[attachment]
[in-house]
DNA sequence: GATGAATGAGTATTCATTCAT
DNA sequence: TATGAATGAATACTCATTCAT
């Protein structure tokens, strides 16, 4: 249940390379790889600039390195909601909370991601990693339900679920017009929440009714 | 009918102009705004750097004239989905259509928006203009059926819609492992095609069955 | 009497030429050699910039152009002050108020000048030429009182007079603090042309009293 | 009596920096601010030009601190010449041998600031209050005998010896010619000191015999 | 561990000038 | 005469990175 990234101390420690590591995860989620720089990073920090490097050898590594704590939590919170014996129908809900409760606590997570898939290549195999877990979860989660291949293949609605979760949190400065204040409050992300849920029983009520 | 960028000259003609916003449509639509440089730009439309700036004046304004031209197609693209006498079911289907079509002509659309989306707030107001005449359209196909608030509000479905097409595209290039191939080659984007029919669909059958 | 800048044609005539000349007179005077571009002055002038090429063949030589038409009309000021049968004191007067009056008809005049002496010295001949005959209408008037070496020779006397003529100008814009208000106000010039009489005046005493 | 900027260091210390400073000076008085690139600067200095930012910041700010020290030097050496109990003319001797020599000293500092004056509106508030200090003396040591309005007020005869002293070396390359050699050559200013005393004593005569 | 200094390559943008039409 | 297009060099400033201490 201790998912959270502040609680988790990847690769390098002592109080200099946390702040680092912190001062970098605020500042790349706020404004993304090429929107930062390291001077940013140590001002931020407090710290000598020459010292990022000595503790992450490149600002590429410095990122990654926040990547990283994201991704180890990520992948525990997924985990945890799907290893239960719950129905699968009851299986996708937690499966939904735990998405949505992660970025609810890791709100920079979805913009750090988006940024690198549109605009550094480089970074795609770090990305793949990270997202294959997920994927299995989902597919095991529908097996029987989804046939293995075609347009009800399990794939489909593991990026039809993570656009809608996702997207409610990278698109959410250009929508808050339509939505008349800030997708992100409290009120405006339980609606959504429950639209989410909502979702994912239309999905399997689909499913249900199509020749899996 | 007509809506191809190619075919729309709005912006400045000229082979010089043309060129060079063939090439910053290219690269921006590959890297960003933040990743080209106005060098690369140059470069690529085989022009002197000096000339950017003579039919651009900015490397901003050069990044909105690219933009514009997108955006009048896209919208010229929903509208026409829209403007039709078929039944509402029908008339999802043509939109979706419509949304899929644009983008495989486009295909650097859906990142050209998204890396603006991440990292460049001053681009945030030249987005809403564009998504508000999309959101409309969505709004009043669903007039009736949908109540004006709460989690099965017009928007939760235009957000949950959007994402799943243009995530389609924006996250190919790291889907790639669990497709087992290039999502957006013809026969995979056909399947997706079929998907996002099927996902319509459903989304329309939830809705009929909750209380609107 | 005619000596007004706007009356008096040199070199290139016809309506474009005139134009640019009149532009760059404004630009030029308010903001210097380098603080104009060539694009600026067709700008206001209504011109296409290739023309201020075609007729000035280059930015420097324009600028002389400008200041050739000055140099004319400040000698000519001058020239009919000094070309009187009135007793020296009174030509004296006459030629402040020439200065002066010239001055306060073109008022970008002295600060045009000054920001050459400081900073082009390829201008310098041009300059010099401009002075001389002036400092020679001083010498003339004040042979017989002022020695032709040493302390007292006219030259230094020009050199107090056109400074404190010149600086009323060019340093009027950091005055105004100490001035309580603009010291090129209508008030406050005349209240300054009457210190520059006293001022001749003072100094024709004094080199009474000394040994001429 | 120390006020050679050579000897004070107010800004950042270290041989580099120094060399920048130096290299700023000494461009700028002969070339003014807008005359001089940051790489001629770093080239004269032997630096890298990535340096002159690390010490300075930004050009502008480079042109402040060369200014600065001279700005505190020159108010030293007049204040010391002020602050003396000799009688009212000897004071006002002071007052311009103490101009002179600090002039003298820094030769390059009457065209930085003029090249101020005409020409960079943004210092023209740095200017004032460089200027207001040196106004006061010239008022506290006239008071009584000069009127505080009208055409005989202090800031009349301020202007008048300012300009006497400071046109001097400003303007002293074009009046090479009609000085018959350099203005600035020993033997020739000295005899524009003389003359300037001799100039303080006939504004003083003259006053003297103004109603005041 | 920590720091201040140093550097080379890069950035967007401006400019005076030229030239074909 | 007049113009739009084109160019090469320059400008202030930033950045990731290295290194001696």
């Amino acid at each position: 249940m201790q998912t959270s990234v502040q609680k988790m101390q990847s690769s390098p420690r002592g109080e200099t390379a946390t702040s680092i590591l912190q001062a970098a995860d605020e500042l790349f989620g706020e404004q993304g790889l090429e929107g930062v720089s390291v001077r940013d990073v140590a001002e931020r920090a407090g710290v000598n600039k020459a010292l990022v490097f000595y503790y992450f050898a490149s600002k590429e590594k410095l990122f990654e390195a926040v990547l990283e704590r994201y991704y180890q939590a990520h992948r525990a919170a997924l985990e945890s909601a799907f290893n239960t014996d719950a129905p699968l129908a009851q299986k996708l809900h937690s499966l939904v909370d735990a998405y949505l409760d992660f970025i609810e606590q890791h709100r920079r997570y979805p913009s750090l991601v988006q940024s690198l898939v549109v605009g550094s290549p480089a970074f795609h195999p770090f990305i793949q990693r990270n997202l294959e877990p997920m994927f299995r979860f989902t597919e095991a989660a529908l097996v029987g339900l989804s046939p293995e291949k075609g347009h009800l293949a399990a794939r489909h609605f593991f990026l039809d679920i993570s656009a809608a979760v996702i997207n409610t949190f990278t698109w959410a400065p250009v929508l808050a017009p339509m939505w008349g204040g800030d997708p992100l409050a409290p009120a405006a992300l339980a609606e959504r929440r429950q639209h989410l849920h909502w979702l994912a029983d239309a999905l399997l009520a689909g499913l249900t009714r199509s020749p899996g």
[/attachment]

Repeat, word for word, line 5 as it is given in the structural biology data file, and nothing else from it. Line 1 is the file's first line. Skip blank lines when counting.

């Amino acid at each position: 249940m201790q998912t959270s990234v502040q609680k988790m101390q990847s690769s390098p420690r002592g109080e200099t390379a946390t702040s680092i590591l912190q001062a970098a995860d605020e500042l790349f989620g706020e404004q993304g790889l090429e929107g930062v720089s390291v001077r940013d990073v140590a001002e931020r920090a407090g710290v000598n600039k020459a010292l990022v490097f000595y503790y992450f050898a490149s600002k590429e590594k410095l990122f990654e390195a926040v990547l990283e704590r994201y991704y180890q939590a990520h992948r525990a919170a997924l985990e945890s909601a799907f290893n239960t014996d719950a129905p699968l129908a009851q299986k996708l809900h937690s499966l939904v909370d735990a998405y949505l409760d992660f970025i609810e606590q890791h709100r920079r997570y979805p913009s750090l991601v988006q940024s690198l898939v549109v605009g550094s290549p480089a970074f795609h195999p770090f990305i793949q990693r990270n997202l294959e877990p997920m994927f299995r979860f989902t597919e095991a989660a529908l097996v029987g339900l989804s046939p293995e291949k075609g347009h009800l293949a399990a794939r489909h609605f593991f990026l039809d679920i993570s656009a809608a979760v996702i997207n409610t949190f990278t698109w959410a400065p250009v929508l808050a017009p339509m939505w008349g204040g800030d997708p992100l409050a409290p009120a405006a992300l339980a609606e959504r929440r429950q639209h989410l849920h909502w979702l994912a029983d239309a999905l399997l009520a689909g499913l249900t009714r199509s020749p899996g």